Woods' coach Foley hits out at predecessor

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The Independent Online

Tiger Woods may now claim everything to be peace and harmony in his private life, but his golfing life can sadly make no such boast. Apart from his desultory form, a very public argument has broken out between between his coach, Sean Foley, and his predecessor Hank Haney.

It is a distraction Woods could doubtless do without as he tries to end the longest losing run of his career, which stands at 18 tournaments and 16 months. Yet the enmity between Foley and Haney has erupted with the once-subtle put-downs now anything but. The golf gloves are finally off.

Yesterday Foley called Haney "unprofessional" and said: "There was nothing about what he [Tiger] was doing in his previous swing that made any sense to me." After reading the comments on an American website, Haney, under whom Woods won six majors, replied on Twitter: "If you want to be entertained go to Golf.com and read Sean Foley's latest version of ripping Hank Haney. All I can say is 'wow'."

Haney then retweeted this comment from a follower, "Sean Foley = clueless", adding: "He is sure he has the answers and no one else does."

How Foley could do with his pupil coming good at the WGC Cadillac Championship, which starts in Doral, Miami today. The Canadian, who also coaches England's Justin Rose, claims not to care about his seemingly ever-growing legion of critics but his reaction hints at a different story.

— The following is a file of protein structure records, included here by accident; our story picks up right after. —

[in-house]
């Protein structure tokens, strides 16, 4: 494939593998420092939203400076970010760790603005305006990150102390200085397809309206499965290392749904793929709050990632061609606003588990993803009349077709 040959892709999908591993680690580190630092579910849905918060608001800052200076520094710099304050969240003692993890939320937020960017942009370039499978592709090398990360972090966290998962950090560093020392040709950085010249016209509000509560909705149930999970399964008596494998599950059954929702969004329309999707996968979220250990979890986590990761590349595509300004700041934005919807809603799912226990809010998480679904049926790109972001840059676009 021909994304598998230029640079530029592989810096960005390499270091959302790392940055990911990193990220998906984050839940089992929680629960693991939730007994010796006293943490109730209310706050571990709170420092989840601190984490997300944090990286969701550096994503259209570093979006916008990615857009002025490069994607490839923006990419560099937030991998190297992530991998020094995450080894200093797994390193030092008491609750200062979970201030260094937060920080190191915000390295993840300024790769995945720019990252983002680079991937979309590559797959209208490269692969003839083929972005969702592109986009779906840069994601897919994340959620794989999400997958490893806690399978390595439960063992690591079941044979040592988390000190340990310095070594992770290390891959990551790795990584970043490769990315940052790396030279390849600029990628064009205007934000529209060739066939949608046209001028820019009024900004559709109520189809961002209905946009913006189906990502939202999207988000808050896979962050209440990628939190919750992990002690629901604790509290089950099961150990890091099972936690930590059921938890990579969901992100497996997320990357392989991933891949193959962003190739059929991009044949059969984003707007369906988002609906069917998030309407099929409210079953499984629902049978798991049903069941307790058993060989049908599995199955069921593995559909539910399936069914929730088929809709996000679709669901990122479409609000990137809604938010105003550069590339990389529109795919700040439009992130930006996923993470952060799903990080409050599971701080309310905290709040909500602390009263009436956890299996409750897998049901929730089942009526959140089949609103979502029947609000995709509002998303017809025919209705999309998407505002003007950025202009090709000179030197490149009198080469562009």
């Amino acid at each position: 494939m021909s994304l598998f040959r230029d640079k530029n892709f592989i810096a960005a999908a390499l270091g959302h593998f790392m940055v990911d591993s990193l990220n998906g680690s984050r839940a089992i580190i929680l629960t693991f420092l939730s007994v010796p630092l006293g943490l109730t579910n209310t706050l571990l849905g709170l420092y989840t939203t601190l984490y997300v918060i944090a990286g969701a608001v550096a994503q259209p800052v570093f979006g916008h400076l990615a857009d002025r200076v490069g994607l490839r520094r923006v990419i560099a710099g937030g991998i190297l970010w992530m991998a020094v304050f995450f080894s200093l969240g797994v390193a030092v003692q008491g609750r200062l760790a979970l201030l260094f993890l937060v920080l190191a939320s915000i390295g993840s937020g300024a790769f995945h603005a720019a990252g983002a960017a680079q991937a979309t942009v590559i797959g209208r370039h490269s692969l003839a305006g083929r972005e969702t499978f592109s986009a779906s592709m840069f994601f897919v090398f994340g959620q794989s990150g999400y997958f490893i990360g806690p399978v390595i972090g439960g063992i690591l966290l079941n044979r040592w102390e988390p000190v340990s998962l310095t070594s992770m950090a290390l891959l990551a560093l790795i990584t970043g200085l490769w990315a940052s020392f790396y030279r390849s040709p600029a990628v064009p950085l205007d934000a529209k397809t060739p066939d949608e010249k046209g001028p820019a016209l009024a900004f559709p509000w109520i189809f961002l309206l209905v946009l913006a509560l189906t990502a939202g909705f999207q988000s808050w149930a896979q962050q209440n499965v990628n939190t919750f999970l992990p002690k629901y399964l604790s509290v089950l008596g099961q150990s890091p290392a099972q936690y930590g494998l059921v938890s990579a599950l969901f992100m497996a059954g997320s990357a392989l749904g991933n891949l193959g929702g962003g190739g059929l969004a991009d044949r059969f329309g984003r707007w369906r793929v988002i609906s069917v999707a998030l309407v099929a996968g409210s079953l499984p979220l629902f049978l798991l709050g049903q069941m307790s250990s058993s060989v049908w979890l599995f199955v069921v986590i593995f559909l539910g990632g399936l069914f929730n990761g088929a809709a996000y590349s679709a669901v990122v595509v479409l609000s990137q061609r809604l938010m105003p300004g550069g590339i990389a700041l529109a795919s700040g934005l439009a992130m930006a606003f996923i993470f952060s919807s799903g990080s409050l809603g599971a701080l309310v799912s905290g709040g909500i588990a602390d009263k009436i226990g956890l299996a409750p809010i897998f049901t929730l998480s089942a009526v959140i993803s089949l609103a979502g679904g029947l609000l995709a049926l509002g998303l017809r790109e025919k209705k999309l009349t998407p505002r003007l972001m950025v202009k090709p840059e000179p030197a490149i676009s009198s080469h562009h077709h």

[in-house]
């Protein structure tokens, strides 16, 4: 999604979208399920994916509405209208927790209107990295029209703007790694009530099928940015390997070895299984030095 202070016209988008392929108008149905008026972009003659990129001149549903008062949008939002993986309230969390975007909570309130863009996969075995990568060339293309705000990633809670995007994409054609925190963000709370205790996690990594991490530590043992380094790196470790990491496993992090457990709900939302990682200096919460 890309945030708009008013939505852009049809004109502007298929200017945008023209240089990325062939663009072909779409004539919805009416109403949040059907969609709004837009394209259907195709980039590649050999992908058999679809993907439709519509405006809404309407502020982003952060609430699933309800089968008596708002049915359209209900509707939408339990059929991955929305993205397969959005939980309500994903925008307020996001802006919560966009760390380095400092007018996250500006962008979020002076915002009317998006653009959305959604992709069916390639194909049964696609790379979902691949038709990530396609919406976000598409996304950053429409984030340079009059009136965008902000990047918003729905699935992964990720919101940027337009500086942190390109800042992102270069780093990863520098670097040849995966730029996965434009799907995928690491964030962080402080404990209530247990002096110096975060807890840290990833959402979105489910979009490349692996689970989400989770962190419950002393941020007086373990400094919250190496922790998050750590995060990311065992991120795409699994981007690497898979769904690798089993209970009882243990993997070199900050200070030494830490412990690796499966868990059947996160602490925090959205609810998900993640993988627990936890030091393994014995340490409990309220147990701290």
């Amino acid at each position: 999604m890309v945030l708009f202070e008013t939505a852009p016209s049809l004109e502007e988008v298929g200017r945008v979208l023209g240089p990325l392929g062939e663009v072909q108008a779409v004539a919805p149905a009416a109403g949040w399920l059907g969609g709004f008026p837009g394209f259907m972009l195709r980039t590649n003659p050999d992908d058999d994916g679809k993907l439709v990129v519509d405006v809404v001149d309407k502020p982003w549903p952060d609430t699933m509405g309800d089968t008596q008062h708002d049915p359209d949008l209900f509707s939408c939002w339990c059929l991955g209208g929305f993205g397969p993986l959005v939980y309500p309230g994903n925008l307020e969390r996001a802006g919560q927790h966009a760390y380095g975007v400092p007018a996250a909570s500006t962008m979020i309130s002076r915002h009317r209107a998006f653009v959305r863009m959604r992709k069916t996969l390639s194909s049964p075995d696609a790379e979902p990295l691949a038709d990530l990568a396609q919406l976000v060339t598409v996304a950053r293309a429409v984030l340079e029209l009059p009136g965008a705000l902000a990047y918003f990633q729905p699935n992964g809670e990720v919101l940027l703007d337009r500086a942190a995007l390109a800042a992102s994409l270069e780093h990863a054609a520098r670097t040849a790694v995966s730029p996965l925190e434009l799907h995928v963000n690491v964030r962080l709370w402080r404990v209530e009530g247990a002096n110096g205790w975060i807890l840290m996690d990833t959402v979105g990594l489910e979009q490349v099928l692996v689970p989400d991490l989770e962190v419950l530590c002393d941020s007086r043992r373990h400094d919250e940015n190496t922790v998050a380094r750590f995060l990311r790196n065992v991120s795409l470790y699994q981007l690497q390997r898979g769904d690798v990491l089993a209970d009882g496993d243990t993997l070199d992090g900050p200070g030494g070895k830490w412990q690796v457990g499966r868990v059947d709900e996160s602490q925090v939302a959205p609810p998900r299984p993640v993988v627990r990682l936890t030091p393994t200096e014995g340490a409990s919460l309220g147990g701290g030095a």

Foley says his doubters, who include Lee Trevino, "don't have a clue". He told Golf Canada: "They say, 'How does Tiger Woods struggle when he's in the hunt? Look at what he did for so long?' New days. New times. You're probably an invalid if you don't think what he went through hasn't affected his belief system."

While some might be offended by the "invalid" reference, the statement is actually contrary to what Woods has constantly declared – that he is simply in another swing rebuilding "process". However, he did let on yesterday that his schedule is being affected by his new circumstances. When asked why if, as he says, he needs to play more competitive golf, he doesn't, Woods replied: "Well, because I have a family and I'm divorced. If you've been divorced with kids, then you would understand."

As it is, he has just one more tournament after this before next month's Masters. Woods, who has won at Doral six times, will be playing alongside Phil Mickelson and Graeme McDowell as the 72-man field – featuring the world's top 50 – goes out in world ranking order.

With Woods down in fifth, the way is left clear for the world No 1, Martin Kaymer, to partner Britain's Lee Westwood and Luke Donald. Westwood could regain top berth on Sunday – and to do so might only need to finish fourth – while Donald will be looking to win back-to-back WGC titles after his glory at the World Match Play two weeks ago.